I’ve lived in the Middle East for five years now and like to think I know what is needed in terms of cultural appropriateness. Having regular visitors for work who are entirely unprepared for life in the Arabian Gulf helps further confirm that I am an ‘expert’ of a certain kind in dress, speech, behavior.
Every once in a while though, I get a prick, like that of the needle at the doctor’s office that withdraws blood, which seeps at my confidence and reminds me I’m not a Muslim nor an Arab and I still have some things to learn. This happened most recently yesterday when I discovered I had been responsible for the very religious people in my office consuming alcohol. Now this is slightly hilarious because when people who feel strongly about not being around alcohol come around to our house, I put away the bar and my husband’s generally plentiful stock.
This isn’t because we have anything to hide but in my mind a sign of respect. Because while people may watch any kind of movie, listen to all musicians, and tolerate any kind of speech, when it comes to alcohol there is a big, black line which should not be crossed.The opinions on this area as varied as that of Christians and the interpretation of the Apostle Paul ‘not to be drunk with wine’ but when I know where someone stands, I respect it – as a large non drinker myself, I love the fact that in the Middle East no one has to explain why he/she doesn’t drink. (I’ve written about this before elsewhere on the blog).
Imagine my surprise when my innocent act of generously sharing my abundance of chocolate – a tradition that many Arab offices have chocolates or nibbles on hand for visitors – with the office exposed my ignorance of the chocolate industry. Being pregnant, people keep bringing me truffles, boxes of sweets, cookies, etc. which my husband and I were trying not to eat ourselves.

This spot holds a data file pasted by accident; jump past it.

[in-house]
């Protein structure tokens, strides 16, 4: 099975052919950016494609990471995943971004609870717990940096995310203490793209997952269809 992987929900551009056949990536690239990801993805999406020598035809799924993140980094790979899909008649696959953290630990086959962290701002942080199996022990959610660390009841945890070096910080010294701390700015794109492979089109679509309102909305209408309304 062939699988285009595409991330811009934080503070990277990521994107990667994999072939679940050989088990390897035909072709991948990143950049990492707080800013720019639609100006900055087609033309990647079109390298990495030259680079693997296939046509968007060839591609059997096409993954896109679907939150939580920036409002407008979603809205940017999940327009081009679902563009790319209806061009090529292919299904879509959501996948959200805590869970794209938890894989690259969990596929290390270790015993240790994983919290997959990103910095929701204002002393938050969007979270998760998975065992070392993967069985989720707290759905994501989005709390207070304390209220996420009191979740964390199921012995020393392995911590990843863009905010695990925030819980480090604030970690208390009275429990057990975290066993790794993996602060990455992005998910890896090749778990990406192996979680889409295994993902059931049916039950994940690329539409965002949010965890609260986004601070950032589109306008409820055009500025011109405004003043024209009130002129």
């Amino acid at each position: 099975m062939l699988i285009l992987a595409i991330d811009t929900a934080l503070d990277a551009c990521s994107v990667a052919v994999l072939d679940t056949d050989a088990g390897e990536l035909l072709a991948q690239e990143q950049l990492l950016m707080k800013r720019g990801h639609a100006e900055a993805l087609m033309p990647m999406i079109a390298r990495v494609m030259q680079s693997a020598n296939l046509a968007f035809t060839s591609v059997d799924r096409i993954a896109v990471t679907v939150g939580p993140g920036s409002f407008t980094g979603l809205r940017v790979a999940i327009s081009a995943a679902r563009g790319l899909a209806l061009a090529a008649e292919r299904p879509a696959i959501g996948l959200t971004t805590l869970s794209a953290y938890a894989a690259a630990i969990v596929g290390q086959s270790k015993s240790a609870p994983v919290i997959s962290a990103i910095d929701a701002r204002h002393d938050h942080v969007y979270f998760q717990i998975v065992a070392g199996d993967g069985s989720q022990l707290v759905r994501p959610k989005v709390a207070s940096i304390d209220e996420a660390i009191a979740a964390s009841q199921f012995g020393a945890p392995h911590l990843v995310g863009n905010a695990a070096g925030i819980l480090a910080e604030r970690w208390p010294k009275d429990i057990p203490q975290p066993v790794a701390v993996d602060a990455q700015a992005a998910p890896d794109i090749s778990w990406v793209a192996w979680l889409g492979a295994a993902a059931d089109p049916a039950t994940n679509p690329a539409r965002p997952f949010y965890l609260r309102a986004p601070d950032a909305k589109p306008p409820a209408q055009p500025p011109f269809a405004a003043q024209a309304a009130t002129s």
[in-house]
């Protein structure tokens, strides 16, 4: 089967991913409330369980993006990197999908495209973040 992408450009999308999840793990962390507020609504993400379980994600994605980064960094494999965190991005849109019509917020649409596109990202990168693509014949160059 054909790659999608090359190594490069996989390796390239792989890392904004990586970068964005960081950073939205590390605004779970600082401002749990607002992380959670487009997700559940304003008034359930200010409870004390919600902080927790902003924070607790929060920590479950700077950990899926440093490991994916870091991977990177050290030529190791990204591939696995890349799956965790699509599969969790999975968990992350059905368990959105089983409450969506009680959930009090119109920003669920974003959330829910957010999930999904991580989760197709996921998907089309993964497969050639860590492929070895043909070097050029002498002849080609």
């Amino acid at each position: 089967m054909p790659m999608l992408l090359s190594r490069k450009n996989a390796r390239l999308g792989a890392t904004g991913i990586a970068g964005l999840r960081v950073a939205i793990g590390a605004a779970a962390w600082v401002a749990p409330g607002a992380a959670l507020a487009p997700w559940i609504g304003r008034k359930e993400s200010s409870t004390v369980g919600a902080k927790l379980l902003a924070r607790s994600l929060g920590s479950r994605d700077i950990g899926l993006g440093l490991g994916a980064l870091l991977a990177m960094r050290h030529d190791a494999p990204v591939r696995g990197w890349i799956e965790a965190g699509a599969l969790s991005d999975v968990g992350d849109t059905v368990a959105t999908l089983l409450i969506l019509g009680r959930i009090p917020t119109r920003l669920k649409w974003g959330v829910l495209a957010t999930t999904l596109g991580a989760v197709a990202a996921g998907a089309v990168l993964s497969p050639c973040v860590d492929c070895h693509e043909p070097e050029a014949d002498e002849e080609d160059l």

“More!” I said waving a box of truffles from Switerzland in the doorway to one of the larger rooms where at least four people have their work stations.
“Did we tell you about the last box?”
One of my co-workers, who wears hijab – the woman’s head scarf – and doesn’t shake hands with non-relative men asked me.
“No,” I said, thinking back to the last layer in the box of treats given to me by a Swedish friend. I had brought the box in on a Saturday while we were working on a personal project, thinking to lighten the fact of having a mid-day meeting on the weekend.
The challenge with getting chocolates around in a country like Qatar is that the heat of the day instantly renders them into mush. It’s not just any day I can take them in but a day in which I go straight in to the office without prior meetings or errands which can be rare depending on the week. The foresight I put into taking in my special deliveries never once included thinking about the ingredients.
The Arab staff in my office are very holy people and they are a good influence on me and unborn baby in my increasing stages of discontent, irritation, and overall inability to shake things off that are otherwise than they should be. Their “don’t worry about it” or ready laughter really helps me rein in unbridled emotions. They pray regularly and two fast twice a week. Around this climate of spiritual discipline and reverence we manage to laugh and have a good time. It’s a great balance. And this is where I was taking boxes of Swedish and Swiss chocolates – that had tiny, inestimably small amounts of champagne and other alcoholic drinks.
“Well, maybe not this one,” I said, recovering from my shock and preparing to read the ingredients out loud.
“Sugar, flour, fructose, sucrose, Dom Perignon Champagne…”
Yup, even the truffles from the W hotel, had a trace.
Thankfully we laughed at my unholy influence on the rest of them and thought this would be a good idea for an episode on the sitcom we’d like to write: “The Office: Middle East edition.”